Bengaluru’s pollution levels higher than WHO standards: Greenpeace report
The grim report comes at a time when people residing in Indian cities are increasingly preferring private vehicles to avoid the possibility of contracting Covid- 19 on public transport
BENGALURU: All 10 air quality monitoring stations in the city of Bengaluru have recorded pollution higher than World Health Organisation (WHO) standards, environmental advocacy group Greenpeace has revealed in a grim report.
The report underlined cities across India are breathing polluted air and that pollution is not limited to north Indian cities. “India’s report Airpocalypse IV highlighted that more than 80% of cities/towns had PM10 levels exceeding the 60µg/m3 limits for PM10 prescribed under National Ambient Air Quality Standards (NAAQS) by CPCB (Central Pollution Control Board).”
It referred to the annual average values of PM 2.5 and PM 10 at all Bengaluru’s locations and added they are higher than WHO revised standards. “Apart from that, all the stations PM 2.5 values are within the NAAQS standards, and eight stations PM 10 values are higher than NAAQS standards,” said the report titled “Are cities in South India breathing safe air?”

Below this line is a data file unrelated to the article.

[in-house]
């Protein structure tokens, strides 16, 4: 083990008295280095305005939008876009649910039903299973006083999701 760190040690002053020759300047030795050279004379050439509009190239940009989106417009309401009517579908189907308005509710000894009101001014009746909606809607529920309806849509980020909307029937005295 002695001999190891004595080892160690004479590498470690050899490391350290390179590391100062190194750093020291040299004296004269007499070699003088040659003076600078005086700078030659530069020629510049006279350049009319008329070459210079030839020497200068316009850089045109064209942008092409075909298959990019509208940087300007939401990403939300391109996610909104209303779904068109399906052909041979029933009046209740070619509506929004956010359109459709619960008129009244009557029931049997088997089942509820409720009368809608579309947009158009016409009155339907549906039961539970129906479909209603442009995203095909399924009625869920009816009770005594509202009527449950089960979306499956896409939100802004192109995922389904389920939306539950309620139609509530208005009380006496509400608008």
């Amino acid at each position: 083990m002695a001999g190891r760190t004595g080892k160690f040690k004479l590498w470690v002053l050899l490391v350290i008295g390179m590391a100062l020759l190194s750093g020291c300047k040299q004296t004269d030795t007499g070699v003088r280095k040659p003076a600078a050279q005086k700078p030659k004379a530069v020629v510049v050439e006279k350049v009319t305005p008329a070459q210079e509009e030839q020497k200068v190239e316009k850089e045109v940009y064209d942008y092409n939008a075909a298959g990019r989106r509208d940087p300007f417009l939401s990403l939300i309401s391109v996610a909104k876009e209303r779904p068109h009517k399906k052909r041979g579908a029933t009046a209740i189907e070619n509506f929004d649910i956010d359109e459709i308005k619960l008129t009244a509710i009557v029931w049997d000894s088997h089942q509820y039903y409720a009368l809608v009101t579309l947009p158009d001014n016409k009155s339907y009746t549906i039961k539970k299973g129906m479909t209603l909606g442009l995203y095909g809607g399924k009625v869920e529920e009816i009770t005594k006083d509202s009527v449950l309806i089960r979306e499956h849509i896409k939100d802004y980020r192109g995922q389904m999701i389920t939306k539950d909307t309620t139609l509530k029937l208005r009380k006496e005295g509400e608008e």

The report comes when people in cities are preferring private vehicles to avoid the possibility of contracting Covid- 19 in public transport. It added despite the repeated lockdown on account of the pandemic, the annual average values of PM2.5 and PM10 of all studied 10 south Indian cities exceeded the WHO’s revised standards.
With over 12 million population, Bengaluru has nearly 10 million vehicles in an area of around 800 square km. Bad roads, poor planning, and increasing private vehicles have led to the rapid degradation in the quality of life in Bengaluru, which was once known as India’s garden city. The vehicular movement is so slow that the city gained global notoriety when it was adjudged to have the world’s worst traffic, according to a report by the Netherlands-based TomTom index.
According to the ninth edition of the Annual Traffic Index by TomTom, a global provider of navigation, traffic, and map products, Bengaluru emerged top of the list beating 415 other cities across 57 countries in 2019.
“Bengaluru takes the top spot this year with drivers in the southern Indian city expecting to spend an average of 71% extra travel time stuck in traffic,” said a TomTom report.
Vehicular emissions are the biggest contributor to air pollution followed by construction in Bengaluru.